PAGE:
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the economy in europe, the economy here in the united states. what this downgrade meant, bottom line is it was a treacherous, treacherous day on wall street. very, very big losses. >> and what does that mean for people watching their 401(k), worried about interest rates? what should people be doing? >> on two levels to think about. one is as i mentioned, that ten-year note which is what mortgages are connected to, went down in interest. so interest rates being very low. they're historically low for mortgages anyway. if you're in a fixed mortgage, you didn't get the reaction you thought you would get. interest rates are probably for a little while going to stay lower. the problem of course, as you mentioned, people in their 401(k)s. this has been a few days now. really been ten out of the last 11 days we've seen the market go down. between last thursday's massive losses, 512 points, and then this 634 points, even bigger losses on the s&p 500 which is where your, what your 401(k) or ira would look like.
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very, very confusing. the traders i talked to, investors, portfolio managers all said this does seem a little irrational. it is not like 2008 where there is a reason for this market to be going down. it went down because of fear, panic overtaking rational thought. for the moment, most experts are saying sit this one out. something will change shortly. >> we are watching asian markets. we'll bring that to you through the hour. we'll talk to erin burnett. and we'll talk to david gergen. we'll talk about the politics of all of this because instantly after this happened friday night when we were live on the air after the downgrade occurred, politicians starting to point the fingers one at another. the s&p in the downgrade said that's part of the problem. that's part of the reason they downgraded. did the downgrade change any of that? ""keeping them honest" coming up. i want to turn to what's happening in the horn of africa neemplly 12 million people.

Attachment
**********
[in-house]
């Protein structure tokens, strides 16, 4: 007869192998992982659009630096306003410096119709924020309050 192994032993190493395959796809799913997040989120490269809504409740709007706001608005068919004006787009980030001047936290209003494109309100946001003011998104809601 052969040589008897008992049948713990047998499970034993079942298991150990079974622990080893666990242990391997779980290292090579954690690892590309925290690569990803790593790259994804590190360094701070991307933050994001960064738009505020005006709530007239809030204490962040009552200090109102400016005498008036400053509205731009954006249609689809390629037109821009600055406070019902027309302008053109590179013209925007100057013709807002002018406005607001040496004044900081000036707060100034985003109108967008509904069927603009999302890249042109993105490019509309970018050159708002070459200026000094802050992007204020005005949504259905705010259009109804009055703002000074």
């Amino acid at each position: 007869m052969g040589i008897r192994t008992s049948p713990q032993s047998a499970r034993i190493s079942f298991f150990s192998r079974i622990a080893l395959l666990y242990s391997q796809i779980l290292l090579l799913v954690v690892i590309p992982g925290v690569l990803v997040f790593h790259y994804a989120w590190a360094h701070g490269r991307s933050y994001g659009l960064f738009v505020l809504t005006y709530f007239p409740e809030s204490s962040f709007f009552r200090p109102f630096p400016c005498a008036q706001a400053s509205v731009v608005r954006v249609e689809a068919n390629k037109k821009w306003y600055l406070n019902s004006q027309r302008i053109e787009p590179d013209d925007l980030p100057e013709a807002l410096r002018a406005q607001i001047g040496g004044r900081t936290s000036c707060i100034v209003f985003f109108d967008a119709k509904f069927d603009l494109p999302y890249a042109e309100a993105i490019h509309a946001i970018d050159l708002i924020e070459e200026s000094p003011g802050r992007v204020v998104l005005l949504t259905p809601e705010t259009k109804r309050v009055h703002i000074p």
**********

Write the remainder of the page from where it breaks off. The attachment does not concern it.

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in somalia, 3.2 million people according to relief workers are in immediate need of assistance. immediate need of assistance. food assistance, in some cases, medical assistance. malnutrition in the number for the kids who are reaching this camp which is now the largest refugee camp in the world. just outside somalia, inside kenya. about 50% of the kids are reaching here are malnourished. severely malnourished. they are the most vulnerable. that statistic we told but at the top of the hour a few moments ago. according to relief workers, at least 29,000 children under the age of 5 have died in the last three months. 29,000. tens of thousands of others have already died. a lot of it is happening in somalia where there are no cameras. you see it here in this refugee camp. we saw it firsthand today at a hospital run by the international rescue committee. take a look. >> reporter: it is a place of